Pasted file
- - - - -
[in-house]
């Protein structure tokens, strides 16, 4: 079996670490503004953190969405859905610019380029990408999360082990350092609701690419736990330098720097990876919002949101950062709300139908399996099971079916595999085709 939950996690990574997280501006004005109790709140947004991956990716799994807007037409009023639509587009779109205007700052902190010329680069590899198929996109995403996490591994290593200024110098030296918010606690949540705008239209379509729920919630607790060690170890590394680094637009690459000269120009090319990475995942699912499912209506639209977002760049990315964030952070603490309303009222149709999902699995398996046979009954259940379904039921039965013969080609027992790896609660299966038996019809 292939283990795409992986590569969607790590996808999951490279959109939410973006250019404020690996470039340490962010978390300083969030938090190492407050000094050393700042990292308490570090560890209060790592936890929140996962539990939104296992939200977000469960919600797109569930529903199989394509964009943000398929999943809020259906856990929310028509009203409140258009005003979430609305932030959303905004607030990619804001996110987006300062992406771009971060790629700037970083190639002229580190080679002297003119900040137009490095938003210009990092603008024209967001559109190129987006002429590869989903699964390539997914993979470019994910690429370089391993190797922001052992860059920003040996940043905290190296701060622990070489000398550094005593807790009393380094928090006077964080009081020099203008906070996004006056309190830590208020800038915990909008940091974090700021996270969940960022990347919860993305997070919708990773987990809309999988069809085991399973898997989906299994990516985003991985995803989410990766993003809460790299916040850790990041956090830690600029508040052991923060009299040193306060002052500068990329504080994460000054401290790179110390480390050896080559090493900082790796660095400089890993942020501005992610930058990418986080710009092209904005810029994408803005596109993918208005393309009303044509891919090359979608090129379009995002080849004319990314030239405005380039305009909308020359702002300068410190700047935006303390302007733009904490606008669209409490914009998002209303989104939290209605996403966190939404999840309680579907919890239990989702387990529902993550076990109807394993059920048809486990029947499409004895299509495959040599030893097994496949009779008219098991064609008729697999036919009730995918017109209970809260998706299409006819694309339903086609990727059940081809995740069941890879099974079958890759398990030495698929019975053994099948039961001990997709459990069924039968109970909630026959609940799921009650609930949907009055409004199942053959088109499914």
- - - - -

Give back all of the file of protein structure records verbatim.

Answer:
[in-house]
């Protein structure tokens, strides 16, 4: 079996670490503004953190969405859905610019380029990408999360082990350092609701690419736990330098720097990876919002949101950062709300139908399996099971079916595999085709 939950996690990574997280501006004005109790709140947004991956990716799994807007037409009023639509587009779109205007700052902190010329680069590899198929996109995403996490591994290593200024110098030296918010606690949540705008239209379509729920919630607790060690170890590394680094637009690459000269120009090319990475995942699912499912209506639209977002760049990315964030952070603490309303009222149709999902699995398996046979009954259940379904039921039965013969080609027992790896609660299966038996019809 292939283990795409992986590569969607790590996808999951490279959109939410973006250019404020690996470039340490962010978390300083969030938090190492407050000094050393700042990292308490570090560890209060790592936890929140996962539990939104296992939200977000469960919600797109569930529903199989394509964009943000398929999943809020259906856990929310028509009203409140258009005003979430609305932030959303905004607030990619804001996110987006300062992406771009971060790629700037970083190639002229580190080679002297003119900040137009490095938003210009990092603008024209967001559109190129987006002429590869989903699964390539997914993979470019994910690429370089391993190797922001052992860059920003040996940043905290190296701060622990070489000398550094005593807790009393380094928090006077964080009081020099203008906070996004006056309190830590208020800038915990909008940091974090700021996270969940960022990347919860993305997070919708990773987990809309999988069809085991399973898997989906299994990516985003991985995803989410990766993003809460790299916040850790990041956090830690600029508040052991923060009299040193306060002052500068990329504080994460000054401290790179110390480390050896080559090493900082790796660095400089890993942020501005992610930058990418986080710009092209904005810029994408803005596109993918208005393309009303044509891919090359979608090129379009995002080849004319990314030239405005380039305009909308020359702002300068410190700047935006303390302007733009904490606008669209409490914009998002209303989104939290209605996403966190939404999840309680579907919890239990989702387990529902993550076990109807394993059920048809486990029947499409004895299509495959040599030893097994496949009779008219098991064609008729697999036919009730995918017109209970809260998706299409006819694309339903086609990727059940081809995740069941890879099974079958890759398990030495698929019975053994099948039961001990997709459990069924039968109970909630026959609940799921009650609930949907009055409004199942053959088109499914």